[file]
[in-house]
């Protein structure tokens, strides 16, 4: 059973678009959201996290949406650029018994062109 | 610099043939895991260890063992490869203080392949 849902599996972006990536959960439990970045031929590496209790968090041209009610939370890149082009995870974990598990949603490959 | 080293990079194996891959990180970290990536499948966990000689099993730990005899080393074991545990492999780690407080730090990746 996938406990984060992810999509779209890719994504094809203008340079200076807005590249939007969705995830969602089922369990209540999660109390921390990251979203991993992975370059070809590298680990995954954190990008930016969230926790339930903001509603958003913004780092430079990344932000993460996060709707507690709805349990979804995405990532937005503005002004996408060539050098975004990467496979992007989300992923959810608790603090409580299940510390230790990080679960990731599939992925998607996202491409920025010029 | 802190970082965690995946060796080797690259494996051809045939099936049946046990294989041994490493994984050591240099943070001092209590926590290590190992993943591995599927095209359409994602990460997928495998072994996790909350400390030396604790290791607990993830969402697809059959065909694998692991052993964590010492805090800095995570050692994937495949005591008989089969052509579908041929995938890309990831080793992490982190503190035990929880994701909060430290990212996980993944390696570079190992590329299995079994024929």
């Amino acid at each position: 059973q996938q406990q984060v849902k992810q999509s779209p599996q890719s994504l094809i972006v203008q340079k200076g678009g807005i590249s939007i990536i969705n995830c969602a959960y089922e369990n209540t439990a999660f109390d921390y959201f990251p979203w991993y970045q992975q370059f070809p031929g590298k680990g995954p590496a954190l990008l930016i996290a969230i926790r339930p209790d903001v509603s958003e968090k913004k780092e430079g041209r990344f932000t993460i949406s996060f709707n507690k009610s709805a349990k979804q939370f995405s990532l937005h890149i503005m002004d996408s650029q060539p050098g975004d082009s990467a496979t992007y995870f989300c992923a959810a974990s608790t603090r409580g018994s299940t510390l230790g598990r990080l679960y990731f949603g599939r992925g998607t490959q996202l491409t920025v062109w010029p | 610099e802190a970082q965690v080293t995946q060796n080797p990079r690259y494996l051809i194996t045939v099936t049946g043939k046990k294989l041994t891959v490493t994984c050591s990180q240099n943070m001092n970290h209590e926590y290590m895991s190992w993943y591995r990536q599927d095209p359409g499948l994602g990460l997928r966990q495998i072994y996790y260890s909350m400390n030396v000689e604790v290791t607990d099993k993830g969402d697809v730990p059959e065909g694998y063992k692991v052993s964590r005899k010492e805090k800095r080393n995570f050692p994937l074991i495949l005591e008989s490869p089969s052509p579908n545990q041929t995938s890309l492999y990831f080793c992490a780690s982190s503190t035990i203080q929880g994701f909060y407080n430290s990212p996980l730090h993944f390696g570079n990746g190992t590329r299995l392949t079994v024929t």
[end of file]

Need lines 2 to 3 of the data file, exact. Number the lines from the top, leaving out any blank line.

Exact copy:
């Protein structure tokens, strides 16, 4: 059973678009959201996290949406650029018994062109 | 610099043939895991260890063992490869203080392949 849902599996972006990536959960439990970045031929590496209790968090041209009610939370890149082009995870974990598990949603490959 | 080293990079194996891959990180970290990536499948966990000689099993730990005899080393074991545990492999780690407080730090990746 996938406990984060992810999509779209890719994504094809203008340079200076807005590249939007969705995830969602089922369990209540999660109390921390990251979203991993992975370059070809590298680990995954954190990008930016969230926790339930903001509603958003913004780092430079990344932000993460996060709707507690709805349990979804995405990532937005503005002004996408060539050098975004990467496979992007989300992923959810608790603090409580299940510390230790990080679960990731599939992925998607996202491409920025010029 | 802190970082965690995946060796080797690259494996051809045939099936049946046990294989041994490493994984050591240099943070001092209590926590290590190992993943591995599927095209359409994602990460997928495998072994996790909350400390030396604790290791607990993830969402697809059959065909694998692991052993964590010492805090800095995570050692994937495949005591008989089969052509579908041929995938890309990831080793992490982190503190035990929880994701909060430290990212996980993944390696570079190992590329299995079994024929």
């Amino acid at each position: 059973q996938q406990q984060v849902k992810q999509s779209p599996q890719s994504l094809i972006v203008q340079k200076g678009g807005i590249s939007i990536i969705n995830c969602a959960y089922e369990n209540t439990a999660f109390d921390y959201f990251p979203w991993y970045q992975q370059f070809p031929g590298k680990g995954p590496a954190l990008l930016i996290a969230i926790r339930p209790d903001v509603s958003e968090k913004k780092e430079g041209r990344f932000t993460i949406s996060f709707n507690k009610s709805a349990k979804q939370f995405s990532l937005h890149i503005m002004d996408s650029q060539p050098g975004d082009s990467a496979t992007y995870f989300c992923a959810a974990s608790t603090r409580g018994s299940t510390l230790g598990r990080l679960y990731f949603g599939r992925g998607t490959q996202l491409t920025v062109w010029p | 610099e802190a970082q965690v080293t995946q060796n080797p990079r690259y494996l051809i194996t045939v099936t049946g043939k046990k294989l041994t891959v490493t994984c050591s990180q240099n943070m001092n970290h209590e926590y290590m895991s190992w993943y591995r990536q599927d095209p359409g499948l994602g990460l997928r966990q495998i072994y996790y260890s909350m400390n030396v000689e604790v290791t607990d099993k993830g969402d697809v730990p059959e065909g694998y063992k692991v052993s964590r005899k010492e805090k800095r080393n995570f050692p994937l074991i495949l005591e008989s490869p089969s052509p579908n545990q041929t995938s890309l492999y990831f080793c992490a780690s982190s503190t035990i203080q929880g994701f909060y407080n430290s990212p996980l730090h993944f390696g570079n990746g190992t590329r299995l392949t079994v024929t």